Sgt. Clay Garton was a flight medic at Fort Bragg. He spent 16 months in Iraq and returned home in July. Then, he got sick.
His family said he had symptoms like the flu. He fought it for three weeks, but his fever soared to 106 degrees. The day after Christmas, he died.
"They came out in five minutes and said, 'He's gone,'" said Duane Garton, Clay's father.
According to a preliminary autopsy report, Garton's liver and spleen were swollen. His wife said doctors told her he died from infection.
It is the third recent example of soldiers dying after exhibiting flu-like symptoms. Capt. Gilbert Munoz was a special forces soldier at Fort Bragg who was deployed to the Middle East. After he got back, he died from a bacterial infection.
Sgt. Christopher Rogers was a reservist from Raleigh. He went to Afghanistan. After he came home, his temperature hit 109 degrees. His widow, Windy Rogers, wonders whether he had what Munoz had.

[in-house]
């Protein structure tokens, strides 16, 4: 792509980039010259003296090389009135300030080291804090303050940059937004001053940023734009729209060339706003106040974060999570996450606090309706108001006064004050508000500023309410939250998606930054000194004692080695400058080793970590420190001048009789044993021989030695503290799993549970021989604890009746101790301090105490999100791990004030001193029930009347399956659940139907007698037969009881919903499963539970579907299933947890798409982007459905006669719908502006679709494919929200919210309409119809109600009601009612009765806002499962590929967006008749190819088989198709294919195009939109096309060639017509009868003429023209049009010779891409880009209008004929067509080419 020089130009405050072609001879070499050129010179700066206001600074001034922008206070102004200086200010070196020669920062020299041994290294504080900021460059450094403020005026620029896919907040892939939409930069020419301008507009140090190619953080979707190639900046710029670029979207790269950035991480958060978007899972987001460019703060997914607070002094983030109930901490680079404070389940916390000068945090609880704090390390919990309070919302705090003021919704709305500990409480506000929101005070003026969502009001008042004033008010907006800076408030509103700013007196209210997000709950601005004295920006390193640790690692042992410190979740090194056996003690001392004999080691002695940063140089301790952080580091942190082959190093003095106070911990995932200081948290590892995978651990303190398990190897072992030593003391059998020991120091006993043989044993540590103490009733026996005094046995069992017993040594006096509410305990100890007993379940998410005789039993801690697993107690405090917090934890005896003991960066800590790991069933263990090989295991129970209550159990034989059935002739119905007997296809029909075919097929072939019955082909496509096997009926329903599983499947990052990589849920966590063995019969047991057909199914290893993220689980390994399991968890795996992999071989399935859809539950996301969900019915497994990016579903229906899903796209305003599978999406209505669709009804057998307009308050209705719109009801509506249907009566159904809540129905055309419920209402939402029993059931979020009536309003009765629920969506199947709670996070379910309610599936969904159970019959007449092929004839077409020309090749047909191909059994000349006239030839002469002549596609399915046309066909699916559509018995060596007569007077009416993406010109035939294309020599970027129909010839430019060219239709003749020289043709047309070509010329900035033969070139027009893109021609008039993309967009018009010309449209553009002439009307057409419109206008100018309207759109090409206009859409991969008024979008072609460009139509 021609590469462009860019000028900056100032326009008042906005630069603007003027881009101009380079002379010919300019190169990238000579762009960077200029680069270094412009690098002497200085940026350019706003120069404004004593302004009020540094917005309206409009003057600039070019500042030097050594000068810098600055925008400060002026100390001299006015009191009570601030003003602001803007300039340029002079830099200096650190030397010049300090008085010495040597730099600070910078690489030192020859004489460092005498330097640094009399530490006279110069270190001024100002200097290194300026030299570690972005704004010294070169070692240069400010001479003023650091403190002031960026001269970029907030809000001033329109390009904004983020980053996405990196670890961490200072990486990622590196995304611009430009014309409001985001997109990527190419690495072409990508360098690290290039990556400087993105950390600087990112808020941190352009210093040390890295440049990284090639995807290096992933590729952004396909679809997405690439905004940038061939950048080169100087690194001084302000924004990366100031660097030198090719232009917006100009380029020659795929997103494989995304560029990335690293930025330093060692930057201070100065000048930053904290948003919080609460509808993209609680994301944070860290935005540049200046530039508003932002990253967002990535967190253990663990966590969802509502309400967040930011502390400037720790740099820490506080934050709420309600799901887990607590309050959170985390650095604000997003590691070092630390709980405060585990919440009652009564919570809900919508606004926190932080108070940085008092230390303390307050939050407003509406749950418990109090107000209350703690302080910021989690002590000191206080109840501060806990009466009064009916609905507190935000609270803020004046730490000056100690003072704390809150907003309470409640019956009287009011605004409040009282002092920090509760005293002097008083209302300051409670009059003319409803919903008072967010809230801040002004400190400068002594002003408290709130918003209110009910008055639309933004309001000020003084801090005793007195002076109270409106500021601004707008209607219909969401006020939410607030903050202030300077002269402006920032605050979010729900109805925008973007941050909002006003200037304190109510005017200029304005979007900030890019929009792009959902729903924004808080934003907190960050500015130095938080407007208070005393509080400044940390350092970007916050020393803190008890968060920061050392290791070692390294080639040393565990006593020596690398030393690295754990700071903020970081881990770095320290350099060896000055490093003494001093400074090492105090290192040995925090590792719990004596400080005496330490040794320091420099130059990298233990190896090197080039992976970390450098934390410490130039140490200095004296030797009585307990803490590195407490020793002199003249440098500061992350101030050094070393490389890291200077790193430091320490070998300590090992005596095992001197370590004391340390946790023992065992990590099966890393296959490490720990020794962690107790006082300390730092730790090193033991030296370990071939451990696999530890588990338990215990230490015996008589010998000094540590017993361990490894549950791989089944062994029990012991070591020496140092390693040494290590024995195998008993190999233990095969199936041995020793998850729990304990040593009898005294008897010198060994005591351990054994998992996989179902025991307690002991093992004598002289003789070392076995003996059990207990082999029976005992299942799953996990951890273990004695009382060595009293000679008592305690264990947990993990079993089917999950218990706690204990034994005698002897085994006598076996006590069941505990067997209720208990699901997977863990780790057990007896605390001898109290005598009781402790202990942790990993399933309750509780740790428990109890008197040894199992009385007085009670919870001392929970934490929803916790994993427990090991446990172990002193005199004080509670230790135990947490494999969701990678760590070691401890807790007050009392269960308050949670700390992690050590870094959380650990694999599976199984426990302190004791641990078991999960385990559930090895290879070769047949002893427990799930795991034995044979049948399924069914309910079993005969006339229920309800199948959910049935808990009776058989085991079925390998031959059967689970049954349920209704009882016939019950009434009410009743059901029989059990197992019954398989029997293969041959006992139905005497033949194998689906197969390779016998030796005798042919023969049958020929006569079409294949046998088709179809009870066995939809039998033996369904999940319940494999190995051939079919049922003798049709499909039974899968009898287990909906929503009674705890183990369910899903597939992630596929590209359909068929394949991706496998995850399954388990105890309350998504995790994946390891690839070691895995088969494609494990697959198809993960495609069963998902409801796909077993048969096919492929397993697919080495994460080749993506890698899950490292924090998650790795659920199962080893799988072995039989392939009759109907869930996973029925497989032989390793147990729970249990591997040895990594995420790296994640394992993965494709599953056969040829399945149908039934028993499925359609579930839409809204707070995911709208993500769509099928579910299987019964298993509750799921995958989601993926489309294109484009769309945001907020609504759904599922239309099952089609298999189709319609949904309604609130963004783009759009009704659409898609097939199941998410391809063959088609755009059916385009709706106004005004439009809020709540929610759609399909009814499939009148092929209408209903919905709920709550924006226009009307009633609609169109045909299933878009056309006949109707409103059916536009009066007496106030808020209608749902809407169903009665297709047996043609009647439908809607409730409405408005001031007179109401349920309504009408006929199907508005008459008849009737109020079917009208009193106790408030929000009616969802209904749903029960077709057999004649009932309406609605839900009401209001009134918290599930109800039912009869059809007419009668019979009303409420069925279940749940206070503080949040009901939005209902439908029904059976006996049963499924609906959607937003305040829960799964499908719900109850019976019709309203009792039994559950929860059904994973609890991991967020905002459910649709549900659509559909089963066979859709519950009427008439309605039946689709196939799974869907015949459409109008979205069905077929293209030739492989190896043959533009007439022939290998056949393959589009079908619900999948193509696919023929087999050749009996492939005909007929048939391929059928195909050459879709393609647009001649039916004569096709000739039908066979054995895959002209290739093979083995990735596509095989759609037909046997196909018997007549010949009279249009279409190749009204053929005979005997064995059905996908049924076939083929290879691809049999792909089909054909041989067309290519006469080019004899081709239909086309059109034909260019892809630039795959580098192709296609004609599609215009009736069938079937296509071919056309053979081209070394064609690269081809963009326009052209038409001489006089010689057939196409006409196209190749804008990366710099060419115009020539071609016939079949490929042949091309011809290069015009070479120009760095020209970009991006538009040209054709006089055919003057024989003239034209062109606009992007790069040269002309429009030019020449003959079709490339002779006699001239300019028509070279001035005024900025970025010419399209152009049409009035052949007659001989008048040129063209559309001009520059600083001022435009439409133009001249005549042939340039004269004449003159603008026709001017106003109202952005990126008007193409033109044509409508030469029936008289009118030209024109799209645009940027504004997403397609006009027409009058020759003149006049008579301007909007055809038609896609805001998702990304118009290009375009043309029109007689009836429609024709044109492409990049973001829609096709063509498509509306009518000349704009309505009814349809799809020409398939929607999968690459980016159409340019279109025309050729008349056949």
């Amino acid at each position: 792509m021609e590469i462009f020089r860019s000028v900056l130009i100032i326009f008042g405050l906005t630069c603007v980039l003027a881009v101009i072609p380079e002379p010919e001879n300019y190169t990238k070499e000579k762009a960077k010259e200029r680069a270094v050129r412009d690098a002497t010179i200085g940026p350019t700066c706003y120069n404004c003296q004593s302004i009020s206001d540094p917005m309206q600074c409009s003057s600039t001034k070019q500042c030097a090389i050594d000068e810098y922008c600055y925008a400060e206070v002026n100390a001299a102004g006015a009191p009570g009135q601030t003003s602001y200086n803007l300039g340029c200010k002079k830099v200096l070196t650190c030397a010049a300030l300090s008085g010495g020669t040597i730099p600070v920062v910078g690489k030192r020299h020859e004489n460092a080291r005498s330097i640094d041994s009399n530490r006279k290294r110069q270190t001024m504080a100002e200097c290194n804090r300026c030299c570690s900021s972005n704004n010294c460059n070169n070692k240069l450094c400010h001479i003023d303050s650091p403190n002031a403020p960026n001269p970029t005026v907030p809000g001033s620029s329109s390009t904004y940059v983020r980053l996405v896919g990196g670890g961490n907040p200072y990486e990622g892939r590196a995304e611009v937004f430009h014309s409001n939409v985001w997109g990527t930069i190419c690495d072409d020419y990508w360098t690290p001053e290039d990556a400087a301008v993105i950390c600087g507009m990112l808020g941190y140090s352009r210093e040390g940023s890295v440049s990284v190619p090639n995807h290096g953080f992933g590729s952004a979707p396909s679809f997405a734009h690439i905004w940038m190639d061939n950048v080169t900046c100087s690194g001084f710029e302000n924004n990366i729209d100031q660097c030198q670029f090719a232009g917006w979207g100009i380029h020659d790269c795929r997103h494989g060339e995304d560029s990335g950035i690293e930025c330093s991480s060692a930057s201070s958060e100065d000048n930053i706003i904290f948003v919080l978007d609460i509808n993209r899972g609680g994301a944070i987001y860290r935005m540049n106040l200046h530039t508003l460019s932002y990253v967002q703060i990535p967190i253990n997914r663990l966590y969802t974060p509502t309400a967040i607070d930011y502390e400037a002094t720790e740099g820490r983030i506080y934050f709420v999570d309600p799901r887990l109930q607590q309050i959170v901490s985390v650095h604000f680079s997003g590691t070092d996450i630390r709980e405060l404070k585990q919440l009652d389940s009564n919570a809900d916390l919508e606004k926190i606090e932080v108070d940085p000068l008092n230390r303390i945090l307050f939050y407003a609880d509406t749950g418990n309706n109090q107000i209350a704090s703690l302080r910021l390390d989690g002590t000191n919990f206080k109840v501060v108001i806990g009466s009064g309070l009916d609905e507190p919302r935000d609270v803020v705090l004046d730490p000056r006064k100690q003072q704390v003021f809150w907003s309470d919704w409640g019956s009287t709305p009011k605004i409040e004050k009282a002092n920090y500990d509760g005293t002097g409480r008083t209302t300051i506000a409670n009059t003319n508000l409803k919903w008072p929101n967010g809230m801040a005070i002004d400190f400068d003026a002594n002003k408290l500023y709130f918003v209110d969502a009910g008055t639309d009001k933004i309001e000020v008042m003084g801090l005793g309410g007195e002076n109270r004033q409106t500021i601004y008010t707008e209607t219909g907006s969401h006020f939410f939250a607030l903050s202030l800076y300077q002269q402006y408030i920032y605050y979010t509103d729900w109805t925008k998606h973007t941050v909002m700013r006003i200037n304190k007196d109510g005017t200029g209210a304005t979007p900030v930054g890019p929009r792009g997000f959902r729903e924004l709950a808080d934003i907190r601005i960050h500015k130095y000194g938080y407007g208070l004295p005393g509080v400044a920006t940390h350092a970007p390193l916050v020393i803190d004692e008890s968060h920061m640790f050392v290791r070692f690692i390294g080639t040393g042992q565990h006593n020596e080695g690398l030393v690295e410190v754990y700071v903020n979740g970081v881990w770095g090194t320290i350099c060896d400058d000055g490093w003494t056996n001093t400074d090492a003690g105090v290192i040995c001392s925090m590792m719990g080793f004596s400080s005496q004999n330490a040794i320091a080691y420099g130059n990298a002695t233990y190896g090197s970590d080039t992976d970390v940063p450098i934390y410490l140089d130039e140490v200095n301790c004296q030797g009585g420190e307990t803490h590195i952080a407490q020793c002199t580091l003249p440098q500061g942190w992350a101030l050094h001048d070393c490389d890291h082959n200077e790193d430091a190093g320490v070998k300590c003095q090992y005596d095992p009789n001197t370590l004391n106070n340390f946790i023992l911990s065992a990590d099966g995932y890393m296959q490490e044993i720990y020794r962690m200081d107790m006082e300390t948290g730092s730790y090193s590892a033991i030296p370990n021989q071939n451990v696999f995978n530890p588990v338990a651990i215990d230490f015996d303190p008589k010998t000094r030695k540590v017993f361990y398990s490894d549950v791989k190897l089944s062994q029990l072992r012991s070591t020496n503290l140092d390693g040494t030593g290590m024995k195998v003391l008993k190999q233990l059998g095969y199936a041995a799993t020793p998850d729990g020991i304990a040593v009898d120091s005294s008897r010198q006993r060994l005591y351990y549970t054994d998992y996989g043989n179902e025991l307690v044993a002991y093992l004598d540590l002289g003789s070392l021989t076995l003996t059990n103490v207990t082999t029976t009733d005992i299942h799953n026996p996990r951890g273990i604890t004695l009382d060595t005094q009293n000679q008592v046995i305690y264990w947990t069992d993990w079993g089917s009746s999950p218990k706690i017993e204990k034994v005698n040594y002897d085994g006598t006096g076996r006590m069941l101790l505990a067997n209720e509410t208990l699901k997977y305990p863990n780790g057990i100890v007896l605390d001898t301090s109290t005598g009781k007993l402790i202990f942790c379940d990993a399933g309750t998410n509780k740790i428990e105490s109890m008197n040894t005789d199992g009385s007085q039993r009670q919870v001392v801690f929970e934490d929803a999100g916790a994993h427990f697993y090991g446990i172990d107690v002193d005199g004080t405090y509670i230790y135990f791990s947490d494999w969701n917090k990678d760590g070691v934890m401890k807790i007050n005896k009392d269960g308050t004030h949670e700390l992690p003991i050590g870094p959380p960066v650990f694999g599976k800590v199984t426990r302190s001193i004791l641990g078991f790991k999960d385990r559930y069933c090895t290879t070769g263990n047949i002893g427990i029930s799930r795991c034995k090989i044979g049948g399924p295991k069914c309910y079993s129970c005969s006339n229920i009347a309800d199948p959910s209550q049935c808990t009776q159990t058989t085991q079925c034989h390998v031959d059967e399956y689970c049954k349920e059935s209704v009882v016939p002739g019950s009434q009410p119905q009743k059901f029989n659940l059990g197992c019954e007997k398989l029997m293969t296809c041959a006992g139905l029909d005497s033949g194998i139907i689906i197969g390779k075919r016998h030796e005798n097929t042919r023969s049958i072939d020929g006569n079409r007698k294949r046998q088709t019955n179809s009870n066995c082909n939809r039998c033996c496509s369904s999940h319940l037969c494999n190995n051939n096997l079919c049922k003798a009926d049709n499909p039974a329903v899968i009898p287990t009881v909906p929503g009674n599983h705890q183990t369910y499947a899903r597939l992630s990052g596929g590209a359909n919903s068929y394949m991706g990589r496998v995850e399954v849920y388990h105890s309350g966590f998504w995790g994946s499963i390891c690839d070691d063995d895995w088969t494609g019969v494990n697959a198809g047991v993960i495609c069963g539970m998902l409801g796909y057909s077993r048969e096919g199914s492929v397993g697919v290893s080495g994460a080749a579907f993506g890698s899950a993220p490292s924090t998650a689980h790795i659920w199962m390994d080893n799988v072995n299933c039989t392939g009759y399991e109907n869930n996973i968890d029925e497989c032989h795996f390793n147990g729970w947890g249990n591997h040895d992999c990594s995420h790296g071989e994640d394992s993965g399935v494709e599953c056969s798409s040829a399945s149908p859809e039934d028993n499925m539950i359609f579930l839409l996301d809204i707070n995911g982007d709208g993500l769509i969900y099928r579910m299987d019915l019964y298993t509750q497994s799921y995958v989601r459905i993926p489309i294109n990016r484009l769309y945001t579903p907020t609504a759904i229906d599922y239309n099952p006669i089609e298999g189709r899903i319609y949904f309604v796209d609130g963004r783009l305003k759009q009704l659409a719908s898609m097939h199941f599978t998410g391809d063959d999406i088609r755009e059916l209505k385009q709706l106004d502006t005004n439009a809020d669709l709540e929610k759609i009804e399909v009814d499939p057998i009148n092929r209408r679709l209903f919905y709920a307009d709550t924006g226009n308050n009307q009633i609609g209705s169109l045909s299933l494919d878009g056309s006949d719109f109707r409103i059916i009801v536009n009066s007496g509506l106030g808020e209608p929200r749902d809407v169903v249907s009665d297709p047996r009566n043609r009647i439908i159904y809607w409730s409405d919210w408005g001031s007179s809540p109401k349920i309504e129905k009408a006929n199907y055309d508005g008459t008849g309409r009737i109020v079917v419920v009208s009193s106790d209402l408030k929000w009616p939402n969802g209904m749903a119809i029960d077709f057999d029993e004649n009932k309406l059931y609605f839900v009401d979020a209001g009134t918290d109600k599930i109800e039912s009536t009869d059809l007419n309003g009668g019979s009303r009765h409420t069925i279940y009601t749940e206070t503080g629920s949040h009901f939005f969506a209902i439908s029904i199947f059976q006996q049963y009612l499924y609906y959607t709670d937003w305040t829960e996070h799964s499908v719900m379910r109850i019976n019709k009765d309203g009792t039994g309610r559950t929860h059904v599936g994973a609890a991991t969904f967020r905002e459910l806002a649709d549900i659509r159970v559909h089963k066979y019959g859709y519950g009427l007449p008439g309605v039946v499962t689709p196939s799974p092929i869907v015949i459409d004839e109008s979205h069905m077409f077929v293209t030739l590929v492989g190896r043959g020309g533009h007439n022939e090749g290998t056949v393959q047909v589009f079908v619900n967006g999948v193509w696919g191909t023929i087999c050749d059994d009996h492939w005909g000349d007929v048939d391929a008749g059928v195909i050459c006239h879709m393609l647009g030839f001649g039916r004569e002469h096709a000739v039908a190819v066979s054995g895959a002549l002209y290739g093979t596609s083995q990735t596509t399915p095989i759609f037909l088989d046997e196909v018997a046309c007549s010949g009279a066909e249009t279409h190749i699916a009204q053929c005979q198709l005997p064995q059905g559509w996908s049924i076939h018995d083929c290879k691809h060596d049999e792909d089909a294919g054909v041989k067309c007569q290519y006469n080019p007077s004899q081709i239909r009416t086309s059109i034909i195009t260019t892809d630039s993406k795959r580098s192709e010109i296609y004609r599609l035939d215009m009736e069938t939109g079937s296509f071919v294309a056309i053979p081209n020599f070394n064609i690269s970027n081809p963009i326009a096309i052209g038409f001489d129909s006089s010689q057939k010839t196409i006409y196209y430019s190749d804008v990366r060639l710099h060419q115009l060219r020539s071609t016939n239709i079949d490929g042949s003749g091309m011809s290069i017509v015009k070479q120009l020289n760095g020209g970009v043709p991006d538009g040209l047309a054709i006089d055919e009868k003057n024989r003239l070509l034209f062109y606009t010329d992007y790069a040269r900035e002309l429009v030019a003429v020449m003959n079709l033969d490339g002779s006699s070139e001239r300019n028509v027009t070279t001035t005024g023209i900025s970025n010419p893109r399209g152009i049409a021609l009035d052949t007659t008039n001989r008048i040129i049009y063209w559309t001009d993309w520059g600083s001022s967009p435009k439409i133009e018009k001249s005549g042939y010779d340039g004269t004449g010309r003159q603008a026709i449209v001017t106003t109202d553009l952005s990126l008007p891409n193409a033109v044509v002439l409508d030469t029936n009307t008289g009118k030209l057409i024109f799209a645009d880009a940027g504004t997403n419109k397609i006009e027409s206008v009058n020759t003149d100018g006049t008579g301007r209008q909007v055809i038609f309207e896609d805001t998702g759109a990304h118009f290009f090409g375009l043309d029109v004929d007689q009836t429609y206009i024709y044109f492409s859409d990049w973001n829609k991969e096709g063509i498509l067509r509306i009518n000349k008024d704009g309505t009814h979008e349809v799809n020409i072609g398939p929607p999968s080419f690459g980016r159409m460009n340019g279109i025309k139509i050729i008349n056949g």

"Chris was admitted with flu-like symptoms. Whatever it was, it shut all of his organs down -- shut them all down -- and I want to know what happened," she said.
Garton's family has questions, too. His wife said while Garton was in Iraq, he treated someone exposed to depleted uranium. Garton's father wonders if that had something to do with his death.
"He went through 16 months of hell and he came back and they didn't do nothing for him," he said.
WRAL called Fort Bragg, the Department of the Army and some congressional offices. At this point, it does not appear that anyone is investigating the deaths or trying to determine if there is a common cause.